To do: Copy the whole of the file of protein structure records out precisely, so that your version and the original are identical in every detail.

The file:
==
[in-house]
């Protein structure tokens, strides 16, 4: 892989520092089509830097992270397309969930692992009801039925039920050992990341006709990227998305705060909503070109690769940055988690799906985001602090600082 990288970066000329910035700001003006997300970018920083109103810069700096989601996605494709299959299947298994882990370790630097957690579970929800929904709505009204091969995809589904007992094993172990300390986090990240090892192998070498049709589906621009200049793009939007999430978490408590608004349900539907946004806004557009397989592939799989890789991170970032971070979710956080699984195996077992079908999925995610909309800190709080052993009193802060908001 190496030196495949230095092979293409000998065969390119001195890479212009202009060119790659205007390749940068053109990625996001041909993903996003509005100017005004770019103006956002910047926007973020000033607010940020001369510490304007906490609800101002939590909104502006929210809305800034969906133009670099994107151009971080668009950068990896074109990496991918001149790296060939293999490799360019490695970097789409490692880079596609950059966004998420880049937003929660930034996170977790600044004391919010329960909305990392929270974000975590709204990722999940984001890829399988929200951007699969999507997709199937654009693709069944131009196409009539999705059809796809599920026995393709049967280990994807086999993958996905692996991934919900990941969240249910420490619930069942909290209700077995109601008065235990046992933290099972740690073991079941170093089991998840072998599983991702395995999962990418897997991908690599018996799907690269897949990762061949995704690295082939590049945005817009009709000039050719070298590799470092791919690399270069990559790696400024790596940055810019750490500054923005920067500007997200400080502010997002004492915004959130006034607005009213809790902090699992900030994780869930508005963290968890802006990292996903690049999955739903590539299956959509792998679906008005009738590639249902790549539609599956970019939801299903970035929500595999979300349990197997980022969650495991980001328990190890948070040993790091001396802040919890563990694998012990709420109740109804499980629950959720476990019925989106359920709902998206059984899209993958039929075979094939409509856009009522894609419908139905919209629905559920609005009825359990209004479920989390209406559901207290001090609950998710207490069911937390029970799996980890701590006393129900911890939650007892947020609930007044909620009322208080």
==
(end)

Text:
[in-house]
């Protein structure tokens, strides 16, 4: 892989520092089509830097992270397309969930692992009801039925039920050992990341006709990227998305705060909503070109690769940055988690799906985001602090600082 990288970066000329910035700001003006997300970018920083109103810069700096989601996605494709299959299947298994882990370790630097957690579970929800929904709505009204091969995809589904007992094993172990300390986090990240090892192998070498049709589906621009200049793009939007999430978490408590608004349900539907946004806004557009397989592939799989890789991170970032971070979710956080699984195996077992079908999925995610909309800190709080052993009193802060908001 190496030196495949230095092979293409000998065969390119001195890479212009202009060119790659205007390749940068053109990625996001041909993903996003509005100017005004770019103006956002910047926007973020000033607010940020001369510490304007906490609800101002939590909104502006929210809305800034969906133009670099994107151009971080668009950068990896074109990496991918001149790296060939293999490799360019490695970097789409490692880079596609950059966004998420880049937003929660930034996170977790600044004391919010329960909305990392929270974000975590709204990722999940984001890829399988929200951007699969999507997709199937654009693709069944131009196409009539999705059809796809599920026995393709049967280990994807086999993958996905692996991934919900990941969240249910420490619930069942909290209700077995109601008065235990046992933290099972740690073991079941170093089991998840072998599983991702395995999962990418897997991908690599018996799907690269897949990762061949995704690295082939590049945005817009009709000039050719070298590799470092791919690399270069990559790696400024790596940055810019750490500054923005920067500007997200400080502010997002004492915004959130006034607005009213809790902090699992900030994780869930508005963290968890802006990292996903690049999955739903590539299956959509792998679906008005009738590639249902790549539609599956970019939801299903970035929500595999979300349990197997980022969650495991980001328990190890948070040993790091001396802040919890563990694998012990709420109740109804499980629950959720476990019925989106359920709902998206059984899209993958039929075979094939409509856009009522894609419908139905919209629905559920609005009825359990209004479920989390209406559901207290001090609950998710207490069911937390029970799996980890701590006393129900911890939650007892947020609930007044909620009322208080």